A Tale of Two White House Vegetable Gardens: Toxic or Not?
Shortly before the holiday weekend, a small shitstorm started brewing over the the elevated levels of lead discovered earlier this year on the White House lawn, site of the vegetable garden heard 'round the world. In a column for Huffington Post, Andrew Kimbrell, executive director of the Center for Food Safety, wrote that National Park Service tests found "highly elevated levels of lead — 93 parts per million."
"It's enough lead for anyone planning to have children pick vegetables in that garden or eat produce from it to reconsider their plans: lead is highly toxic to children's developing organs and brain functions — however, it's below the 400 ppm the EPA suggests is a threat to human health," Kimbrell added.
As leader of the Center for Food Safety, a non-profit dedicated to fighting Big Ag and its anti-environmental and sustainable ways, Kimbrell figured he had cornered the devil living in the White House dirt: a commercial fertilizer called ComPRO, made from a wastewater plant's sewage sludge, which the Clinton Administration apparently had agreed to spread on the lawn during its temporary stay at 1600 Pennsylvania Avenue. It was a theory that Kimbrell borrowed from Mother Jones, which first reported on the possible ComPRO connection.
Kimbrell took this rare gift horse — a highly visible White House vegetable garden and a major commercial fertilizer with potentially harmful effects — and rode that sumbitch as far as he could go. He rode her hard:
So what is sludge, really? A stinking, sticky, dark-grey to black paste, it's everything homeowners, hospitals and industries put down their toilets and drains. Every material-turned-waste that our society produces (including prescription drugs and the sweepings of slaughterhouses), and that wastewater treatment plants are capable of removing from sewage, becomes sludge. The end product is a concentrated mass of heavy metals and carcinogenic, teratogenic, and hormone-disrupting chemicals, replete with antibiotic-resistant bacteria. There are some 80,000 to 90,000 industrial chemicals, including a host of dioxin-like deadly substances, which are allowed to be present in sludge under current EPA rules. What's worse, there's no way of knowing which toxic chemicals and heavy metals are entering the wastewater stream at any given time or in what concentrations. Sludge is always an unknown quantity, and therefore, assessing whether sludge is safe to use for growing food, is — in practice — impossible.
Farmers who care about what they grow know this, and — despite the best efforts of government and the sludge industry — growing food in sewage sludge is prohibited under the federal organic regulations. Still, sludge is still widely used as a cheap alternative to fertilizer, and unless you're buying organic produce, it's impossible to know if the food you eat was grown in it.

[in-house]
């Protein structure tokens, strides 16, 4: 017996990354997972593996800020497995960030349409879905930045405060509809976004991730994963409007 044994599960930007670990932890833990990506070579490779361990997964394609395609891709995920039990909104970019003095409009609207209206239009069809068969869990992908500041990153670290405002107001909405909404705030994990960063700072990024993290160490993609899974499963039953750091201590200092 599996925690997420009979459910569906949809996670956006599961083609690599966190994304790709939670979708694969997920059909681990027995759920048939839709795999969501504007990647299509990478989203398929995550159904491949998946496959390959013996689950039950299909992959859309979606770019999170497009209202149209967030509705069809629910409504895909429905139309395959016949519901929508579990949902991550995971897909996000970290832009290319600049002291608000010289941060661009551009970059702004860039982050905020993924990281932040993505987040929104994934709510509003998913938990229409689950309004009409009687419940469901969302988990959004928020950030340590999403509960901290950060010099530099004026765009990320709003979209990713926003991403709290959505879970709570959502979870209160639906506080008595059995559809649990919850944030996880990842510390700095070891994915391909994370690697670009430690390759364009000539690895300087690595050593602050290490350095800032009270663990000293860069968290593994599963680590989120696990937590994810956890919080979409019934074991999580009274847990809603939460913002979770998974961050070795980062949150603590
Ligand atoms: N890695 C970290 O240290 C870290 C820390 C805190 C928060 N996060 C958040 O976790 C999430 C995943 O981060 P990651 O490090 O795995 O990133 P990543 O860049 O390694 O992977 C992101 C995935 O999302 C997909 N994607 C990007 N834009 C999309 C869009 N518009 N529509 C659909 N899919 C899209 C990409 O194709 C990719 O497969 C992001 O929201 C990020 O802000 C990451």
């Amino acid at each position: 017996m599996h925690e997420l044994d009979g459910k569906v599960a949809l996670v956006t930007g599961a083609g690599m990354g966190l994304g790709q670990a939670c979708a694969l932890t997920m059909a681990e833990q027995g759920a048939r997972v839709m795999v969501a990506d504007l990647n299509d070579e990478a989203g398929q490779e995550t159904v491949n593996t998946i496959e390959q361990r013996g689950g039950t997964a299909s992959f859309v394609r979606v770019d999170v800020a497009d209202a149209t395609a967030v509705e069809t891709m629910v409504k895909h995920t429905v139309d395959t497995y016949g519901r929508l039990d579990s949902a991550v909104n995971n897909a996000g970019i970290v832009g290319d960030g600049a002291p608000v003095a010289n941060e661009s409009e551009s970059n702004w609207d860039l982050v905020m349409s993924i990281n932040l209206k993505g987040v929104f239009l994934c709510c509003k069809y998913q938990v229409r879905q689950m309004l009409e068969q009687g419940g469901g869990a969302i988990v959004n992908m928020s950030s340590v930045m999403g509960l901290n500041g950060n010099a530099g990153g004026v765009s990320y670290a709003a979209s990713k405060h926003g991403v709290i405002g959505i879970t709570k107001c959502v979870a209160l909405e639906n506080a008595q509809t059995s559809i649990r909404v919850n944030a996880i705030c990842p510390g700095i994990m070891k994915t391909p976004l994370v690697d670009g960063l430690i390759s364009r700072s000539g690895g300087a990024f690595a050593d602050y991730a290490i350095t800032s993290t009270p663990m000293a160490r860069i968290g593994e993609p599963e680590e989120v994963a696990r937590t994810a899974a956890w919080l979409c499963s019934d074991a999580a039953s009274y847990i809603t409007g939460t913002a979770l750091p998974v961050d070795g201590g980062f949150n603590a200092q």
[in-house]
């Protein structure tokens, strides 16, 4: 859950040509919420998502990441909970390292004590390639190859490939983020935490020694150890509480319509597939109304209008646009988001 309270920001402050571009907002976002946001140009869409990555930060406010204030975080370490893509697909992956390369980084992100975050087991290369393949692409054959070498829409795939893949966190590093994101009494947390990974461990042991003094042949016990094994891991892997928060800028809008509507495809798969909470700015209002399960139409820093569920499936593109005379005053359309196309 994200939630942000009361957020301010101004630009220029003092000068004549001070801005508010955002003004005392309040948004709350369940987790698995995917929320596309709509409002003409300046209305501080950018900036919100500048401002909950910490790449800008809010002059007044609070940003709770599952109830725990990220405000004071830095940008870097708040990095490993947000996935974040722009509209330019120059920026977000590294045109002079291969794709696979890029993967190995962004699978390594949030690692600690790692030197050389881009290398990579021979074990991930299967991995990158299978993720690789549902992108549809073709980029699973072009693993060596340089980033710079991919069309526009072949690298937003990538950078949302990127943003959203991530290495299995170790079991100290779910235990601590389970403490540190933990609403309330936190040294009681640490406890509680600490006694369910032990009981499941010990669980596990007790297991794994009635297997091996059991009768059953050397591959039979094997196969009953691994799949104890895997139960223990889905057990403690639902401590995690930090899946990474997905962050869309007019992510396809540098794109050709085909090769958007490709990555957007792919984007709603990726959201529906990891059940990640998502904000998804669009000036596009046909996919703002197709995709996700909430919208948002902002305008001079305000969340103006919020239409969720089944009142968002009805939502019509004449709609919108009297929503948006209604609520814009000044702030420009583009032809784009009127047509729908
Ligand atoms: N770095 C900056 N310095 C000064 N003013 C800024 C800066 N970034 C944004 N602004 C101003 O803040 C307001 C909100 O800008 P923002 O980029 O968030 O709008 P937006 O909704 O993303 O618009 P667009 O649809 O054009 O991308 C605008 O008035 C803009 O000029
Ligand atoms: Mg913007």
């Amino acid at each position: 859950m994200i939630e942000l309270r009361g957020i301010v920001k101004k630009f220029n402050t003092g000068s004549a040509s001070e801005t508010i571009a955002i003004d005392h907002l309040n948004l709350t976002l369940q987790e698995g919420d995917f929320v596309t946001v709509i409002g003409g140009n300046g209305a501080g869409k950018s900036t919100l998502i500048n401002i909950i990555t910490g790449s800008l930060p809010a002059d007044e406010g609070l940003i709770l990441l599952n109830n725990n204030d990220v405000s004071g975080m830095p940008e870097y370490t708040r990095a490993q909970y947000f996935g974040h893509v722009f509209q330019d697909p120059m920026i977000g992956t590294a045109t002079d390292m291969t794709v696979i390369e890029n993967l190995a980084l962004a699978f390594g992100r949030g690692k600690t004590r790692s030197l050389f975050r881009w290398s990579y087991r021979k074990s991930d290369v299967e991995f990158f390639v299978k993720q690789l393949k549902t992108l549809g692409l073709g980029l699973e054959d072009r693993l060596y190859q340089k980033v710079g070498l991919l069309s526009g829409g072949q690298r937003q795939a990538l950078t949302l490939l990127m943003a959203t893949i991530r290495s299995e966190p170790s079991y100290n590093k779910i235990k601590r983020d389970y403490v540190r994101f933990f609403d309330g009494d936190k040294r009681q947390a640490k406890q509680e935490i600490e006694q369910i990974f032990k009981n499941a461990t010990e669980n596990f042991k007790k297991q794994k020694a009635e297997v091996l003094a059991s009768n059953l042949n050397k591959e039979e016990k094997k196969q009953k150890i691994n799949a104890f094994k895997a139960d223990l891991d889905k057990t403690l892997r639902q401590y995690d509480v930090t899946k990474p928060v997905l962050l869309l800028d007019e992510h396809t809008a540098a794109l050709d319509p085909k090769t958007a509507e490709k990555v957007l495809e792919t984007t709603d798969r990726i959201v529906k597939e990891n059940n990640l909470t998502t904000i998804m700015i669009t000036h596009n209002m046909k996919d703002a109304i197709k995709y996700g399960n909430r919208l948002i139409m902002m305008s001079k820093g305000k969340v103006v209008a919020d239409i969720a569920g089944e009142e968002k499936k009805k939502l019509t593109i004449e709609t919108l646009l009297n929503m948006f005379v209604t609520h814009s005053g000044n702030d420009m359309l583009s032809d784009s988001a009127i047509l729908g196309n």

Scary stuff indeed. Kimbrell continues hitting the spurs:
So when people living or working in the vicinity of sludged fields and when diary cows and other farm animals grazing on sludged land have gotten sick from heavy metal, chemical or pathogen based maladies, the EPA has either ignored, denied or, in some cases, even fraudulently covered it up. However it's getting harder for the agency to ignore the toll of sludged land as we see increasing reports in adjacent communities of elevated levels of cancer or deaths believed to be related to sludge exposure. In some areas where sludge has been heavily used, whole families are evincing the same symptoms: sores in their nasal passages, chronic staph infections, crippling headaches and sinus troubles. Yet — despite the mounting evidence — EPA wants to continue to promote sludge as a benign alternative to fertilizer.
And then Kimbrell rides his gift horse all the way to the front steps of the White House, where his steed kicks the Obamas square in the mouth:
The Obamas may be the newest sludge victims. Certainly Michelle Obama's hopes of having a truly organic garden and healthy vegetables for her own children and other children who visit the White House have been dashed. The impact on their lives is symbolic; it's not just the Obamas under threat, it's all of us. Municipalities around the country have jumped on the bandwagon to sell their "biosolids" to sludge companies, a convenient solution to profitably rid themselves of hazardous waste. Over the last several years, we have all become unwilling guinea pigs, testing the safety of foods raised on sewage-sludged land. We're also unknowing guinea pigs, since none of this produce is labeled to show how it was grown.
I have to admit, it's a pretty effective dismantling of sewage sludge as fertilizer. But then journalist Eddie Gehman Kohan, a food politics dynamo over at Obama Foodorama, wrote a rebuttal piece the following day for Huffington Post. It pointed out two majors flaws to Kimbrell's argument: that the lead levels are far below the 400 parts per million considered dangerous to childhood health and that the sewage sludge likely didn't cause the elevated levels of lead.
This, in short, is why real dogged reporting is so much more important than agenda-driven editorializing — even when the agenda is worth fighting for. Once you start exploiting public events and public personas — without checking all the facts first — you lose credibility.
Image by dbking via Flickr Creative Commons Attribution License